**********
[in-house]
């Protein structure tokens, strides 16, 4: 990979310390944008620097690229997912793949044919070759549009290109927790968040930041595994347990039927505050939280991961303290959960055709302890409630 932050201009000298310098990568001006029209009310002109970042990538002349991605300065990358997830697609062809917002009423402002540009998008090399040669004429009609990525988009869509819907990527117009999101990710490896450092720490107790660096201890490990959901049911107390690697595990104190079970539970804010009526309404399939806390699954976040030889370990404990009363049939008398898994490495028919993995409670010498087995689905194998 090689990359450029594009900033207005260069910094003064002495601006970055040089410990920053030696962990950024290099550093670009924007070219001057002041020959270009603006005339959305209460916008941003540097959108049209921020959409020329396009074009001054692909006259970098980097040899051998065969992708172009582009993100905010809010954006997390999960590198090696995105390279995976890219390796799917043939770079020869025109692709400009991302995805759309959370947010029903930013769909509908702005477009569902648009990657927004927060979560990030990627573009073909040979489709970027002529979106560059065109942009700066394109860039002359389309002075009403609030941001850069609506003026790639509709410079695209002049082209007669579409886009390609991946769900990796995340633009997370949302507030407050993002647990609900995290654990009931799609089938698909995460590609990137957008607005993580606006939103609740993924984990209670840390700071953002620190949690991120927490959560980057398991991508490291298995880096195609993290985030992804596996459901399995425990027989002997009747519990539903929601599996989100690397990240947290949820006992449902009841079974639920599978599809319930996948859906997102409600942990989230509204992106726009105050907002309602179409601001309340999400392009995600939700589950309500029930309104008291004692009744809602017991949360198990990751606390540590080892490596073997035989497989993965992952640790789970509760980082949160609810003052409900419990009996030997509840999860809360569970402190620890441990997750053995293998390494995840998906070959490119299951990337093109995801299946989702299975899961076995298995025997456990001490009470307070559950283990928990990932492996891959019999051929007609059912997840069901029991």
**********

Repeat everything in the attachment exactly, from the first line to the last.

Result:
[in-house]
């Protein structure tokens, strides 16, 4: 990979310390944008620097690229997912793949044919070759549009290109927790968040930041595994347990039927505050939280991961303290959960055709302890409630 932050201009000298310098990568001006029209009310002109970042990538002349991605300065990358997830697609062809917002009423402002540009998008090399040669004429009609990525988009869509819907990527117009999101990710490896450092720490107790660096201890490990959901049911107390690697595990104190079970539970804010009526309404399939806390699954976040030889370990404990009363049939008398898994490495028919993995409670010498087995689905194998 090689990359450029594009900033207005260069910094003064002495601006970055040089410990920053030696962990950024290099550093670009924007070219001057002041020959270009603006005339959305209460916008941003540097959108049209921020959409020329396009074009001054692909006259970098980097040899051998065969992708172009582009993100905010809010954006997390999960590198090696995105390279995976890219390796799917043939770079020869025109692709400009991302995805759309959370947010029903930013769909509908702005477009569902648009990657927004927060979560990030990627573009073909040979489709970027002529979106560059065109942009700066394109860039002359389309002075009403609030941001850069609506003026790639509709410079695209002049082209007669579409886009390609991946769900990796995340633009997370949302507030407050993002647990609900995290654990009931799609089938698909995460590609990137957008607005993580606006939103609740993924984990209670840390700071953002620190949690991120927490959560980057398991991508490291298995880096195609993290985030992804596996459901399995425990027989002997009747519990539903929601599996989100690397990240947290949820006992449902009841079974639920599978599809319930996948859906997102409600942990989230509204992106726009105050907002309602179409601001309340999400392009995600939700589950309500029930309104008291004692009744809602017991949360198990990751606390540590080892490596073997035989497989993965992952640790789970509760980082949160609810003052409900419990009996030997509840999860809360569970402190620890441990997750053995293998390494995840998906070959490119299951990337093109995801299946989702299975899961076995298995025997456990001490009470307070559950283990928990990932492996891959019999051929007609059912997840069901029991």